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Mike Knowles

BY MIKE KNOWLES

@mikefruitnet

The new Notting Hill radicals

Signs of a consumer revolution emerge just around the corner from one of the most famous retail outlets in Hollywood folklore.

The new Notting Hill radicals

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Seasonality, traceability and sustainability are very much at the root of Natoora Counter, a new café concept that opened its doors in the affluent London district Notting Hill earlier this year. Located on Elgin Crescent, yards from the bookshop where characters played by Hugh Grant and Julia Roberts first meet in the 1994 film Notting Hill, it goes beyond the traditional grocery shop format to offer breakfast, lunch, coffee and snacks from a daily changing menu that, according to its owners, is “radically seasonal and entirely traceable”.

London-based fruit and vegetable importer Natoora has spent the past decade and a half working to bring transparency and sustainability to the fresh produce supply chain by sourcing high-quality traceable products from across Europe. Working direct with small-scale growers, the company supplies over 800 of London’s top chefs and 400 more across New York and Paris, as well as running four boutique retail stores in central London.

Now, it is turning its attention to its own foodservice plans with the opening of this, its first café in the UK capital. Every ingredient, it says, is sourced direct from individual producers and growers who are all on first-name terms with the company.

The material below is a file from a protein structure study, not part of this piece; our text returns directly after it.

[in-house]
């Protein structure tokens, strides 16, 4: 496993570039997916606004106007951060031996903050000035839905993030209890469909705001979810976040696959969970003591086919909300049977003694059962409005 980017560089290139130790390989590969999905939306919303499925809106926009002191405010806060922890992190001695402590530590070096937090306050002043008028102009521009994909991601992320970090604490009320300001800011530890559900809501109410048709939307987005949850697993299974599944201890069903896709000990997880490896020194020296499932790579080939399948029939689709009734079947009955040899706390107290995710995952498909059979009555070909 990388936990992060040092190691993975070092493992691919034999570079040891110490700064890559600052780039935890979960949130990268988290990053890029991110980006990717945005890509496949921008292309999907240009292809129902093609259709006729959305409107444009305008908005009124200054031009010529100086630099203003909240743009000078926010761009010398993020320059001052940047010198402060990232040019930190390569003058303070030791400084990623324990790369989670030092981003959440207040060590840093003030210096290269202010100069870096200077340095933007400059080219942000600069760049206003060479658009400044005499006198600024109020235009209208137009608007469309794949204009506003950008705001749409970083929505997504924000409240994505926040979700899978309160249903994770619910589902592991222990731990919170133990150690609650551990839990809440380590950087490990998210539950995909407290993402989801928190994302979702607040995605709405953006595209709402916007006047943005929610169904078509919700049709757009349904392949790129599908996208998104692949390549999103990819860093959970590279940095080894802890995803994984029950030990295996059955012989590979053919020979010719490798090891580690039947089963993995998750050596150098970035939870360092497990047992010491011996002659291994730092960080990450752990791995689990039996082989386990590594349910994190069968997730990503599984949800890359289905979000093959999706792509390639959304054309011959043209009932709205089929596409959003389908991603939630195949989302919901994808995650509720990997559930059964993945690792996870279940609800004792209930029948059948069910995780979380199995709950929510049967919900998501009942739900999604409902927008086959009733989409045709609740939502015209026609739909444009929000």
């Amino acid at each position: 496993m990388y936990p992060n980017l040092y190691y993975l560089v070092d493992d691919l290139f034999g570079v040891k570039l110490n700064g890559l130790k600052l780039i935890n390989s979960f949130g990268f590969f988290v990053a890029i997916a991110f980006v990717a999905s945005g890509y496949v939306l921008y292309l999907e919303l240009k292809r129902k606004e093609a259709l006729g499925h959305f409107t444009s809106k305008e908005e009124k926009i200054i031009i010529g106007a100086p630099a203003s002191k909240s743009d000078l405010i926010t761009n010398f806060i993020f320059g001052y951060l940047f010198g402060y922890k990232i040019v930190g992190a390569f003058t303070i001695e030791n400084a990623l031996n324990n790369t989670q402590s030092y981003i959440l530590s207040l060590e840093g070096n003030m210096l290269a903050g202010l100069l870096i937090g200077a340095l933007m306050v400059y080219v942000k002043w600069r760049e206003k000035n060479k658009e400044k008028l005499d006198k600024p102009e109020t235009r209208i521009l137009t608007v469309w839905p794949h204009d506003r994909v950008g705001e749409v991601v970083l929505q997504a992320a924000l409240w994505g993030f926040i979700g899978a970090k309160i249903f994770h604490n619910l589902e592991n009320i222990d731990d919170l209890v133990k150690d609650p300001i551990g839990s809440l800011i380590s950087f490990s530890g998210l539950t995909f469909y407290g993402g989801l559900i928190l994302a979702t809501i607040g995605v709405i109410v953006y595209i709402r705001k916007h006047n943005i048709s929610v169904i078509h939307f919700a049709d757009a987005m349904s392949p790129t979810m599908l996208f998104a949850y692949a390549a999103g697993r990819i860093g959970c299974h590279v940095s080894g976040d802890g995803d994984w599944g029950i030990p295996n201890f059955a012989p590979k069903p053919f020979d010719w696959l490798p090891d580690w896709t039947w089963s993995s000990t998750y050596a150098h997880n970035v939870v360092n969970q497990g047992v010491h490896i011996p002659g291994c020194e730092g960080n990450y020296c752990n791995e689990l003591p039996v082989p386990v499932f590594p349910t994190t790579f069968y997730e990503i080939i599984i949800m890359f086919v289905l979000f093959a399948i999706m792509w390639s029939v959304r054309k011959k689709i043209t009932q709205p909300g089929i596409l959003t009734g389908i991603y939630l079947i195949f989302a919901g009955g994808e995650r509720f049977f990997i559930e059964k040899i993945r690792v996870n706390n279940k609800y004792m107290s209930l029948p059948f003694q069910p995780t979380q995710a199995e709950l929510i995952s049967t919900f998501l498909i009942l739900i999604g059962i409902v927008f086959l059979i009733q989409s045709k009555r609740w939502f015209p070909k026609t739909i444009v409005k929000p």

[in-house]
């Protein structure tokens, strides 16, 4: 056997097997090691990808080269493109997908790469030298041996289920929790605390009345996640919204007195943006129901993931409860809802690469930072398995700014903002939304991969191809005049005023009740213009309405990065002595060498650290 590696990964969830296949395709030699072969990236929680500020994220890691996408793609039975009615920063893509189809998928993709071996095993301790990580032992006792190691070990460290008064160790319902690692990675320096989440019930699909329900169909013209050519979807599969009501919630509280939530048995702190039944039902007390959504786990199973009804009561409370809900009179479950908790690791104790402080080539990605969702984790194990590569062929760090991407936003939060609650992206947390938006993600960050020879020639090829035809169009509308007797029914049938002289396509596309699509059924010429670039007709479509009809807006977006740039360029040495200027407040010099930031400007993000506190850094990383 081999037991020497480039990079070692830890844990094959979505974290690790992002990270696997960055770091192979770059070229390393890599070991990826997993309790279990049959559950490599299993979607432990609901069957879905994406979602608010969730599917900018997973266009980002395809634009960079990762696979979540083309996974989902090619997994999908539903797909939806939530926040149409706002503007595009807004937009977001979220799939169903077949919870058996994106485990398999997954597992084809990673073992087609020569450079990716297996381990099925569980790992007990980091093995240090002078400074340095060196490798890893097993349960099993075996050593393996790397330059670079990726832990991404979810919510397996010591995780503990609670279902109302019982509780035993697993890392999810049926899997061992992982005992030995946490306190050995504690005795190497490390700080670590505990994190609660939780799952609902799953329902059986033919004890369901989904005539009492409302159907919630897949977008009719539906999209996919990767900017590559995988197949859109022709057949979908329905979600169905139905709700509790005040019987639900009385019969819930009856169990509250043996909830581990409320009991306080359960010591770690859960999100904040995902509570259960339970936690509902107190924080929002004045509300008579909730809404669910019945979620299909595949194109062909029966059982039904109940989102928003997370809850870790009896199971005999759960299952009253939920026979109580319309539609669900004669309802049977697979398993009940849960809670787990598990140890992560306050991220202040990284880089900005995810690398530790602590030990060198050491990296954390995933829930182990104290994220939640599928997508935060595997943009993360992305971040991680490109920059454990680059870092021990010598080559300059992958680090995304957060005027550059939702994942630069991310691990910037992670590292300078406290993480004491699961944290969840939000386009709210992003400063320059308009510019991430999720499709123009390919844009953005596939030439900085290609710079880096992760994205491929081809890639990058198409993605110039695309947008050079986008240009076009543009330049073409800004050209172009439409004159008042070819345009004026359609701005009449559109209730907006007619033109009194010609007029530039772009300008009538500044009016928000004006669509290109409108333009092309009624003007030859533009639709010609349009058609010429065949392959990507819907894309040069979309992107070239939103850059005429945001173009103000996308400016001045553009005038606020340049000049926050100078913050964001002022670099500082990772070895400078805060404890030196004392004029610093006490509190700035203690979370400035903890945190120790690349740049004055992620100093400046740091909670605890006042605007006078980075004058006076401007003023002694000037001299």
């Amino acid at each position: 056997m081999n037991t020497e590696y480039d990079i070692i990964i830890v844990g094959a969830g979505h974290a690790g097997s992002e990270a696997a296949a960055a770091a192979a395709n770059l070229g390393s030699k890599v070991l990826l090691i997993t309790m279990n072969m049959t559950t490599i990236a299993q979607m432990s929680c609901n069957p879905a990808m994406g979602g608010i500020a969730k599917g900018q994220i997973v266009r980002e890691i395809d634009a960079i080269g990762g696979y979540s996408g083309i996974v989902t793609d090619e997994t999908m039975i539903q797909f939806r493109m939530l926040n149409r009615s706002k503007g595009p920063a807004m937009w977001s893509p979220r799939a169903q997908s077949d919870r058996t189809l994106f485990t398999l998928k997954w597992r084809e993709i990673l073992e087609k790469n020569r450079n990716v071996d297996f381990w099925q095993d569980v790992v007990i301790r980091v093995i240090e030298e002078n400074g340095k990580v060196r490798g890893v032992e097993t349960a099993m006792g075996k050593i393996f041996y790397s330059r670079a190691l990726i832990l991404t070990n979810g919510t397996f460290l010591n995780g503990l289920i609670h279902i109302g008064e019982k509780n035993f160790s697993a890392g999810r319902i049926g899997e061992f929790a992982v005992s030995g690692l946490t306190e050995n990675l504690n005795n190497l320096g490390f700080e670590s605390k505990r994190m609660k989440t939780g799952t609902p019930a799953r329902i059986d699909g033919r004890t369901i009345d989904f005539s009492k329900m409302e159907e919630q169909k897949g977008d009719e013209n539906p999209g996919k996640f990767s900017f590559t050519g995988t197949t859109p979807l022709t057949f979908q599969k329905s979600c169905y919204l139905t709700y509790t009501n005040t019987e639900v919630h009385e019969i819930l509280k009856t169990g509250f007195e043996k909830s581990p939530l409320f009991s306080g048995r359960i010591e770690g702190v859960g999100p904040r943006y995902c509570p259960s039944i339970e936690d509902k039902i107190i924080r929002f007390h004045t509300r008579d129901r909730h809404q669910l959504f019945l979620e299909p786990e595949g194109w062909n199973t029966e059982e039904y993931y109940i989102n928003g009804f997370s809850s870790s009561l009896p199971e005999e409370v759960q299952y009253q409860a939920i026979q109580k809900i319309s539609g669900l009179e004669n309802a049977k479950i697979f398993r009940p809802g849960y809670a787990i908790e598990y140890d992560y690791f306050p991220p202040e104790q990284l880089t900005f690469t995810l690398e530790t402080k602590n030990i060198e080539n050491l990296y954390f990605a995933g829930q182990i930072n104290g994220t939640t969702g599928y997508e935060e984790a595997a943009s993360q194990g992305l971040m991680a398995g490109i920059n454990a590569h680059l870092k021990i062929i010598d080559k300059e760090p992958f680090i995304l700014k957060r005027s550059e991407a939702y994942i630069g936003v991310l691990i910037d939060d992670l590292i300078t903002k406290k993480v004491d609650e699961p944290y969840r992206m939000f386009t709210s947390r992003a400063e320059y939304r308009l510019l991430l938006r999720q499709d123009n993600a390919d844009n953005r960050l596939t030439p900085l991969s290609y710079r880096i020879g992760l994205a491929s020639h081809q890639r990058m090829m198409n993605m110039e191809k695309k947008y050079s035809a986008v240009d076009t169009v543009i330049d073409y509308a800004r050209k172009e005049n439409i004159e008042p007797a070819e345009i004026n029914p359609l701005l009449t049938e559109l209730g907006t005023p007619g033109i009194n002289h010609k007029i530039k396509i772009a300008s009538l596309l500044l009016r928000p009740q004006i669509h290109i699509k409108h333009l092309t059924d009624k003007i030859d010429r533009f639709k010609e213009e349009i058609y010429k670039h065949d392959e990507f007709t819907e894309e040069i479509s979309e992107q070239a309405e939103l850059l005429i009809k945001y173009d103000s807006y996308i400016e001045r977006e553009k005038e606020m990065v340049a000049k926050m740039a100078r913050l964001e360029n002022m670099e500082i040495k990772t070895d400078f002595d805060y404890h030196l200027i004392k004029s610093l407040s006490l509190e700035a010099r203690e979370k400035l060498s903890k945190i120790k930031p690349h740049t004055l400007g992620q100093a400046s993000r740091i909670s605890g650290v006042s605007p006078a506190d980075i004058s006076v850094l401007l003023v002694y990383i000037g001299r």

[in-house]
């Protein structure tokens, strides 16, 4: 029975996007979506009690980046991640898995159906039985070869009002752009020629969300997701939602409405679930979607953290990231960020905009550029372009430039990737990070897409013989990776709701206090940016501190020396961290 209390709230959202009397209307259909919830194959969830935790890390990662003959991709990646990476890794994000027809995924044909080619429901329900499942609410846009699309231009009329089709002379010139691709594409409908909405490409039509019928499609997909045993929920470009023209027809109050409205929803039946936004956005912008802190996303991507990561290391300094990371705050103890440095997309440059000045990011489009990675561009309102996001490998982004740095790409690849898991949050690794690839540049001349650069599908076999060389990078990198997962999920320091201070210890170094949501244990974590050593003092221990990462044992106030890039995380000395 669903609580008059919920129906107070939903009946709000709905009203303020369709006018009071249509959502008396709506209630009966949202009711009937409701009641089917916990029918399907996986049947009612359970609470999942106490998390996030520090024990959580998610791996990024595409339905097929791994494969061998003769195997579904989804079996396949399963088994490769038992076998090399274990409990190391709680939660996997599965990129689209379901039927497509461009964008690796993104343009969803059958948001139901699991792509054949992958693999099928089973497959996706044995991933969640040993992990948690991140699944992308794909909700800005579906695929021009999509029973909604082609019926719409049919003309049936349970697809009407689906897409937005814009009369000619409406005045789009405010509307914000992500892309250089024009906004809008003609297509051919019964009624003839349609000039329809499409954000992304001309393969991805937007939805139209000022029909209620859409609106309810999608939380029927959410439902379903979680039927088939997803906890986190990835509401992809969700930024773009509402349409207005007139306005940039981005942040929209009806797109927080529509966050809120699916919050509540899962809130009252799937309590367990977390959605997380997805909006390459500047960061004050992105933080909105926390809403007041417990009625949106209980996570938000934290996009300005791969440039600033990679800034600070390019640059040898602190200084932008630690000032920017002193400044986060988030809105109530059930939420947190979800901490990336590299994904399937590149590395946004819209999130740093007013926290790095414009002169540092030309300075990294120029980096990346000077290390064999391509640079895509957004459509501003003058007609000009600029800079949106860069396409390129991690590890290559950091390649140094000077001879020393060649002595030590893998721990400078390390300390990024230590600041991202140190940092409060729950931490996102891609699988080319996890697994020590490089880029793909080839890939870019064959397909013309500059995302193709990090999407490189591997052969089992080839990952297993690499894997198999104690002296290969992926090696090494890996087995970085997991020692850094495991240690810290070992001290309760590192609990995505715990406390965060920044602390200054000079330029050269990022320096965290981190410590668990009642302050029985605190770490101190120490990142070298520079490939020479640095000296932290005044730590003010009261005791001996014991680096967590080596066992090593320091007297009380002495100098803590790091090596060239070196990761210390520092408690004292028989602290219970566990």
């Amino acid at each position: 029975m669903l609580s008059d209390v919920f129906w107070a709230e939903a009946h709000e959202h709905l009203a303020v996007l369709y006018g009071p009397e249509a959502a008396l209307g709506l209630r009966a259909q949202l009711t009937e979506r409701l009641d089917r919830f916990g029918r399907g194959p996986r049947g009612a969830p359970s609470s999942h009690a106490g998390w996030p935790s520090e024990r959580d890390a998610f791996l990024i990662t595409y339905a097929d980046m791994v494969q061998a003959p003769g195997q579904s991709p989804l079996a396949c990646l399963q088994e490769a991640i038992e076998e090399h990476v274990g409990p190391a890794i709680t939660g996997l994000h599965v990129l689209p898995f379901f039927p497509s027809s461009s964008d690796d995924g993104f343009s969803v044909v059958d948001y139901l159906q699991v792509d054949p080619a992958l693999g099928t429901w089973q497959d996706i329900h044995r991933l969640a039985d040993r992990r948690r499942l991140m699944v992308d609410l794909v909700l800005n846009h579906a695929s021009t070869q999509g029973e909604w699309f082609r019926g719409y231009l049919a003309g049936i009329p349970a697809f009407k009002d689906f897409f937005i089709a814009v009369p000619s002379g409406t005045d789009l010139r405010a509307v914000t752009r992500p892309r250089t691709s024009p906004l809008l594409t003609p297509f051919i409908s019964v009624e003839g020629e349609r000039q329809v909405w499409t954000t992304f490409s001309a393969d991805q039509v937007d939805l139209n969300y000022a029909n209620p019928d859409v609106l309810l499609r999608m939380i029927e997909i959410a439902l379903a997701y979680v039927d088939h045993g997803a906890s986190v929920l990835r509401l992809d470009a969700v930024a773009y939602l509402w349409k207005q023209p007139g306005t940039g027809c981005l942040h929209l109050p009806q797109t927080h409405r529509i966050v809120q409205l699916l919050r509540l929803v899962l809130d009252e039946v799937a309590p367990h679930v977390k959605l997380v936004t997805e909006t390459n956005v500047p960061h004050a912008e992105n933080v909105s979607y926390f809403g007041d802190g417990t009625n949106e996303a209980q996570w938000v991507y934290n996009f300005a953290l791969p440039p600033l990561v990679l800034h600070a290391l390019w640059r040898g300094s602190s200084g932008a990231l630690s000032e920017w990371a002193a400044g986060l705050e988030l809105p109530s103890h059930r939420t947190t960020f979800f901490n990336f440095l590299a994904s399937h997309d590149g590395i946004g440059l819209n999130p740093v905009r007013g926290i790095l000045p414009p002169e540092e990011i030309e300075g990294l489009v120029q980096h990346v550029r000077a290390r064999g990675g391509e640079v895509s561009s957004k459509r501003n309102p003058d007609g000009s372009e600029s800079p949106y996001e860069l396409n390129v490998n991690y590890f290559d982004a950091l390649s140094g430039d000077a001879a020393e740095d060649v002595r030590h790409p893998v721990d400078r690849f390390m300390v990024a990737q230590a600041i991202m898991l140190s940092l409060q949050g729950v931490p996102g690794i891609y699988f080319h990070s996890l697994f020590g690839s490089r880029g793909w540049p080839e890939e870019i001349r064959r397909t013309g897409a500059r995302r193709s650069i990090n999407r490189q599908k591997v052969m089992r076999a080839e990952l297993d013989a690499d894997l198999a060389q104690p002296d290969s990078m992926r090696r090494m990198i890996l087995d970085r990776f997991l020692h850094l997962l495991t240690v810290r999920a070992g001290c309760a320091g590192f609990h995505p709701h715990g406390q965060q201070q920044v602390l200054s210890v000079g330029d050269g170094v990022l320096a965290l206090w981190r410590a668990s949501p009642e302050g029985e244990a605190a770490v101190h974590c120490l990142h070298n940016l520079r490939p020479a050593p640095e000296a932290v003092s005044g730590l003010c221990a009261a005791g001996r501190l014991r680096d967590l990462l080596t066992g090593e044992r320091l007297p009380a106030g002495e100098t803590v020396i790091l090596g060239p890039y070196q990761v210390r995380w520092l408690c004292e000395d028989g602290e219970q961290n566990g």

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“Natoora Counter is completely revolutionary within the industry and yet was a very natural progression for us,” explains chief executive Franco Fubini. “All the work we’ve done to our supply chain doesn’t stop at a restaurant door. Nobody else has dared to address the food system at this level, tackling so many facets simultaneously with such clarity of vision. We are determined to create a better future of food and this involves everyone, the consumer as well as the farmer.”

Natoora’s concept is rooted in ‘radical seasonality’, the notion that every day can be seen as a new season. To that end, the Counter’s menu and produce range “adapt to natural shifts in flavour that happen every day”. Its dishes, the company says, capture “the crossover between these unique seasons”, pairing for example the last of the English asparagus with peak-season piattone beans from Campania. “With Natoora Counter we are creating demand for flavour, seasonality and traceability,” Fubini adds, “and then putting everything back into the right people on the right farms, so that the system will correct itself.”

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